Esophageal cancer has a very poor prognosis; certainly there HAS to be a way of lowering the risk: could exercise be one?
A meta-analysis of four studies shows an association between a reduced risk of esophageal cancer and exercise.
Siddharth Singh, MD, of the Mayo Clinic, found a 32 percent lower risk of a type of disease called esophageal adenocarcinoma in physically active subjects.
This can arise from a condition called Barrett’s esophagus, which can spring from chronic gastroesophageal reflux disease.
The overall risk reduction was 19 percent in the most physically active subjects, compared to the least active.
The Connection Between Exercise & Esophageal Cancer
One way that working out may have a reduced effect on the development of esophageal cancer is by reducing the incidence of obesity, which has been implicated as a risk factor for the disease, says Dr. Singh in his report.
The Issue of Cause and Effect vs. Association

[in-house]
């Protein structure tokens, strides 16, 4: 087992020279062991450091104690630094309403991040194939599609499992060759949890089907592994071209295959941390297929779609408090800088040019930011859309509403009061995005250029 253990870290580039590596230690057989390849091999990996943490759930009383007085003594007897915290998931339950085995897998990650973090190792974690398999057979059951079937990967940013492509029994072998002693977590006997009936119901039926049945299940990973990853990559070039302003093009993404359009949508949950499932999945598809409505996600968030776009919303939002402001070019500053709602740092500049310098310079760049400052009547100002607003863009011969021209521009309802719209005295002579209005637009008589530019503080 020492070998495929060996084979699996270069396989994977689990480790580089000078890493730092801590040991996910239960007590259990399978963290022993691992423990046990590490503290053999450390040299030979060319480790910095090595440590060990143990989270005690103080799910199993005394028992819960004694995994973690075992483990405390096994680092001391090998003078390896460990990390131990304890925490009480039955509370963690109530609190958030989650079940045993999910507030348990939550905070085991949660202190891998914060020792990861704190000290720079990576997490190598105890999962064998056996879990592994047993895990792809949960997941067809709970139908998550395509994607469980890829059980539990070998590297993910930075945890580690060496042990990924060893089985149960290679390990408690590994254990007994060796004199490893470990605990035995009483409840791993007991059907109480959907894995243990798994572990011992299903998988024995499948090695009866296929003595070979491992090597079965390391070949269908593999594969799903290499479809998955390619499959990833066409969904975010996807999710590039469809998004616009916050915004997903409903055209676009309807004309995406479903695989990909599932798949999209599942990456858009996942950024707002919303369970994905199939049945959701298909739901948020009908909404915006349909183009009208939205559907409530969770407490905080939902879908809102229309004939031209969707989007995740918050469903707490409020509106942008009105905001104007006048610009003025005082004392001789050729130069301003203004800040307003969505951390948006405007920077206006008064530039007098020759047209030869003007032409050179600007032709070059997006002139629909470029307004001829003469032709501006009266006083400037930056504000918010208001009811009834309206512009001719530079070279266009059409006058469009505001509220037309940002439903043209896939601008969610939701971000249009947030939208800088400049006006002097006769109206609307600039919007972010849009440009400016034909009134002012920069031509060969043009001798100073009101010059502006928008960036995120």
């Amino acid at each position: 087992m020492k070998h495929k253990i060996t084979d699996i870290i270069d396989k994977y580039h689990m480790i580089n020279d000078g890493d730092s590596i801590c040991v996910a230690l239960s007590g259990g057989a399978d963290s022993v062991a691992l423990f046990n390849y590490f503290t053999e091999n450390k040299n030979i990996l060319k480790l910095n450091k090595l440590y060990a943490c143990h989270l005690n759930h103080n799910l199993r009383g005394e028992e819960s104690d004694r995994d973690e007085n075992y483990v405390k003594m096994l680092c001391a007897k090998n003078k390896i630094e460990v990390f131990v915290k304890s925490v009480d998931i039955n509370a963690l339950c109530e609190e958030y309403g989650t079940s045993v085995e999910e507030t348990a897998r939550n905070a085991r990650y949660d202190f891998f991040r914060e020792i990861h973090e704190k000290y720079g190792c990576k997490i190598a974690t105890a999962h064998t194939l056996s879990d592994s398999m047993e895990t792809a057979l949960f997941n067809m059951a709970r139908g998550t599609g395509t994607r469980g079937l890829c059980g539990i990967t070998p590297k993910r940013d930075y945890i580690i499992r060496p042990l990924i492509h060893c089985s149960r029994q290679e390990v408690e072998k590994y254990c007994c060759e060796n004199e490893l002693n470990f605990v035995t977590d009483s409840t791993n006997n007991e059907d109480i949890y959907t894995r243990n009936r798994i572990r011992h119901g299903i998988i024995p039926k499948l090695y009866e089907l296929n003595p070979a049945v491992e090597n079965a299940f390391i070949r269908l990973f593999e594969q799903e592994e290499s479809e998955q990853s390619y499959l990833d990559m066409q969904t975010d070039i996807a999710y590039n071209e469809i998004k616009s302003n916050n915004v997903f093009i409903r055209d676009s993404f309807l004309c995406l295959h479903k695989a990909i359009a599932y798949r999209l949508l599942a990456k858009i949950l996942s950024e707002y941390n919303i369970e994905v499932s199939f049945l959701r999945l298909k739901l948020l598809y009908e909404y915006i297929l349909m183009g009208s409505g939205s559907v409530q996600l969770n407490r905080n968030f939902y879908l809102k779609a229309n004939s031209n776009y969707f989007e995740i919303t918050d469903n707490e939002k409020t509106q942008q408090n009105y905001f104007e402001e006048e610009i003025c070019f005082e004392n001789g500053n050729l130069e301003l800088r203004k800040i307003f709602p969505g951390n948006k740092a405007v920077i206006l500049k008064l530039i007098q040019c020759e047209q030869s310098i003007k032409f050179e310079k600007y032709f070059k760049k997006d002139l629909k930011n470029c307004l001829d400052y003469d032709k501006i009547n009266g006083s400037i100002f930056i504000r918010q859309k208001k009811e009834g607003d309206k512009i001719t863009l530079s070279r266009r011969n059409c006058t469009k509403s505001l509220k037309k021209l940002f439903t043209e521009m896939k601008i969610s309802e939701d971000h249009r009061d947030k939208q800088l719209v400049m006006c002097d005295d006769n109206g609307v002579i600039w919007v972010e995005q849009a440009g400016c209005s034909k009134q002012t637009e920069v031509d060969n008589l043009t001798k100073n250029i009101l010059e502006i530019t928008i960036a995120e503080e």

“I’m a believer in the benefits of exercise, but Singh’s meta-analysis doesn’t convince me that it’s the exercise that reduces this particular risk,” says Alex Little, MD, a thoracic surgeon with a special interest in esophageal and lung cancer, and clinical professor at the University of Arizona.
“His study looked at the association between the two; not the same as cause and effect.
“Although he identifies some ways in which exercise could cut the risk, it’s also possible that people inclined to exercise are born with good genes and/or immune systems, have better nutrition or a lifestyle that reduces the risk — and they would have this benefit even if they were prevented from exercising.
“None-the-less, I’m for regular exercise for all the reasons a personal trainer would know.”